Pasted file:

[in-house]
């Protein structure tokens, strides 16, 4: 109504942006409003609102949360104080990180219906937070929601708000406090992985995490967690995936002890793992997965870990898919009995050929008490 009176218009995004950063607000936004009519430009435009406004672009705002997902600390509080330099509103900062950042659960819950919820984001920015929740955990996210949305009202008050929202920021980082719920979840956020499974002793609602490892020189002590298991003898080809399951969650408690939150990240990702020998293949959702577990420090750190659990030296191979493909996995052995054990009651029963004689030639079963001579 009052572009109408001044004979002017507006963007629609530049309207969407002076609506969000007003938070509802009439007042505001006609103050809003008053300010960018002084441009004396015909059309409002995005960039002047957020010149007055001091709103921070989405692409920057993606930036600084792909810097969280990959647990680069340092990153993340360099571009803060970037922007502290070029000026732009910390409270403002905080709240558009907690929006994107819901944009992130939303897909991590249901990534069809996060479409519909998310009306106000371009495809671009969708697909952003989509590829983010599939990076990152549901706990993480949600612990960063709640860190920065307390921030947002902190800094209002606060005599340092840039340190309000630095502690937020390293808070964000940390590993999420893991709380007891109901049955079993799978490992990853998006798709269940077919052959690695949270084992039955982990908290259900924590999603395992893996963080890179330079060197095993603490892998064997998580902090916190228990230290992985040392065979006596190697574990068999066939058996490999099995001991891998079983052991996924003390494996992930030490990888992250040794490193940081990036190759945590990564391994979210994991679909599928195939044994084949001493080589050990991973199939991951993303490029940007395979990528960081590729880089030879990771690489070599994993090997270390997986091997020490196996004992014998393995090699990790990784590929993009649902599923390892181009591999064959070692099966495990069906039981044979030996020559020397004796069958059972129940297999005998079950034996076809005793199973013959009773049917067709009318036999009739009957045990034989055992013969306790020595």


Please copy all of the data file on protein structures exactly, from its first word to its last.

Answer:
[in-house]
């Protein structure tokens, strides 16, 4: 109504942006409003609102949360104080990180219906937070929601708000406090992985995490967690995936002890793992997965870990898919009995050929008490 009176218009995004950063607000936004009519430009435009406004672009705002997902600390509080330099509103900062950042659960819950919820984001920015929740955990996210949305009202008050929202920021980082719920979840956020499974002793609602490892020189002590298991003898080809399951969650408690939150990240990702020998293949959702577990420090750190659990030296191979493909996995052995054990009651029963004689030639079963001579 009052572009109408001044004979002017507006963007629609530049309207969407002076609506969000007003938070509802009439007042505001006609103050809003008053300010960018002084441009004396015909059309409002995005960039002047957020010149007055001091709103921070989405692409920057993606930036600084792909810097969280990959647990680069340092990153993340360099571009803060970037922007502290070029000026732009910390409270403002905080709240558009907690929006994107819901944009992130939303897909991590249901990534069809996060479409519909998310009306106000371009495809671009969708697909952003989509590829983010599939990076990152549901706990993480949600612990960063709640860190920065307390921030947002902190800094209002606060005599340092840039340190309000630095502690937020390293808070964000940390590993999420893991709380007891109901049955079993799978490992990853998006798709269940077919052959690695949270084992039955982990908290259900924590999603395992893996963080890179330079060197095993603490892998064997998580902090916190228990230290992985040392065979006596190697574990068999066939058996490999099995001991891998079983052991996924003390494996992930030490990888992250040794490193940081990036190759945590990564391994979210994991679909599928195939044994084949001493080589050990991973199939991951993303490029940007395979990528960081590729880089030879990771690489070599994993090997270390997986091997020490196996004992014998393995090699990790990784590929993009649902599923390892181009591999064959070692099966495990069906039981044979030996020559020397004796069958059972129940297999005998079950034996076809005793199973013959009773049917067709009318036999009739009957045990034989055992013969306790020595």